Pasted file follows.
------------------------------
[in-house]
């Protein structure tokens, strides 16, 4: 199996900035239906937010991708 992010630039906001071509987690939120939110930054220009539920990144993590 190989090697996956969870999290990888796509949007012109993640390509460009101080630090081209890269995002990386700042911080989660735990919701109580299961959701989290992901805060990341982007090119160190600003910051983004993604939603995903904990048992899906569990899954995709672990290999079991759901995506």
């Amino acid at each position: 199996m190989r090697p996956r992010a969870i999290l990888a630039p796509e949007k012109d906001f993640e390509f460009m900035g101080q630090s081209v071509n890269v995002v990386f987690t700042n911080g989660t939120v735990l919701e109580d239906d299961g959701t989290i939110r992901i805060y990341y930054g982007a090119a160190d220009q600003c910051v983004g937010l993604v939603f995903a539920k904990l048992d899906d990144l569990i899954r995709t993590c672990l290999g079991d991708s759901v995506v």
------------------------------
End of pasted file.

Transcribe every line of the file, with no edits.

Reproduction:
[in-house]
């Protein structure tokens, strides 16, 4: 199996900035239906937010991708 992010630039906001071509987690939120939110930054220009539920990144993590 190989090697996956969870999290990888796509949007012109993640390509460009101080630090081209890269995002990386700042911080989660735990919701109580299961959701989290992901805060990341982007090119160190600003910051983004993604939603995903904990048992899906569990899954995709672990290999079991759901995506």
């Amino acid at each position: 199996m190989r090697p996956r992010a969870i999290l990888a630039p796509e949007k012109d906001f993640e390509f460009m900035g101080q630090s081209v071509n890269v995002v990386f987690t700042n911080g989660t939120v735990l919701e109580d239906d299961g959701t989290i939110r992901i805060y990341y930054g982007a090119a160190d220009q600003c910051v983004g937010l993604v939603f995903a539920k904990l048992d899906d990144l569990i899954r995709t993590c672990l290999g079991d991708s759901v995506v």